A quick summary:
- What is trust in the workplace? 🔎
- Ideas for building trust at work ✅
- Our final thoughts on workplace trust building 💬
Trust is a powerful tool in every scenario of life. We rely on the trust of our friends, family and colleagues for a whole bunch of reasons. Unfortunately, recent headlines have revealed the lack of trust between organisations and their workforce.
According to a CNBC article published on the 2nd of September, 2022, ‘mouse jigglers’ are the latest WFH craze. Designed to fool employers into thinking that employees are working, when they aren’t.
What’s also worrying is the increasingly high level of UK-based employers who are monitoring their workforce. PeopleManagement reports that a third of employees are being monitored by their employers while working remotely.
There’s clearly a lack of trust and respect from both parties involved. These qualities must coexist and be reciprocated by both employers and employees. When one loses trust or respect, the other generally follows suit.
We want to explore the idea of building trust and why it’s extremely important for businesses to survive and thrive.
What is trust in the workplace?
Trust in its original form is a simple concept. Merriam-Webster defines trust with the following statement: “assured reliance on the character, ability, strength, or truth of someone or something”.
Workplace trust is being able to rely on colleagues for a number of reasons. It's recognising that we sometimes need others for support, for collaboration, and to achieve desired results.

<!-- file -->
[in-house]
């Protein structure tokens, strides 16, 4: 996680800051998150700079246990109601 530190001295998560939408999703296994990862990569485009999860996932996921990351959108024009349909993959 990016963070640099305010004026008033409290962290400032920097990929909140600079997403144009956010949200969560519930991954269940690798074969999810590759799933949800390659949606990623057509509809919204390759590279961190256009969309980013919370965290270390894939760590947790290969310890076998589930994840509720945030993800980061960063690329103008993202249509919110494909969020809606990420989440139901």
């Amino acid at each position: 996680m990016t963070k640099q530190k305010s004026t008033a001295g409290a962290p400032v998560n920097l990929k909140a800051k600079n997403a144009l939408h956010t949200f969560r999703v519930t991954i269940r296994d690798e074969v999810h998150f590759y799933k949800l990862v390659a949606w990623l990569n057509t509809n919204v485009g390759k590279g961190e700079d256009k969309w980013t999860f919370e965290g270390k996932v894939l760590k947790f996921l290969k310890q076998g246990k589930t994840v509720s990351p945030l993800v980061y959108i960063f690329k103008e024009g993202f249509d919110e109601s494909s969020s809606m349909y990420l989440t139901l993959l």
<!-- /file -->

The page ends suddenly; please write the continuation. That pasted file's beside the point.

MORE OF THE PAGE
We rely on managers to support our wellbeing, and on team members to help us overcome challenges. As Helen Keller once said, “Alone we can do so little together, we can do so much”.
When trust is present and mutual, we’re able to express new ideas, face our concerns and work to the best of our ability.
Over the past couple of years, it appears trust has become fragmented in the work environment. That's why we're going to dive into some of the strategies for building trust between leadership teams and other employees.
Similar read: Why openness in the workplace is important
How to build mutual trust throughout your workforce
As we've explored, trust is a simple concept. But many workplaces fail to hit the nail on the head when building trust between an organisation and the workforce.
Eliminating monitoring software and micromanagement tactics
Let's start with what we believe to be one of the most important ways to minimise secrecy and improve trust and respect – eliminating monitoring software and micromanagement tactics.
Starting with the inspiration for this article, monitoring software can hinder relationships between leadership and other employees. Generally speaking, nobody likes to be monitored on a minute-by-minute or hour-by-hour basis. Not because we hope to fool the system, but because it leaves us questioning whether our employers truly recognise our worthiness and work ethic.
Ultimately, employee monitoring software can have negative consequences for personal health and wellbeing. Excessive monitoring can wreak havoc on employee anxiety and pressure – and when our health and happiness crumbles, so too does our productivity and performance.
As for micromanagement tactics, this leaves some employers feeling like their work isn't good enough. It produces the same negative emotions caused by monitoring software, And again can impact employee wellbeing.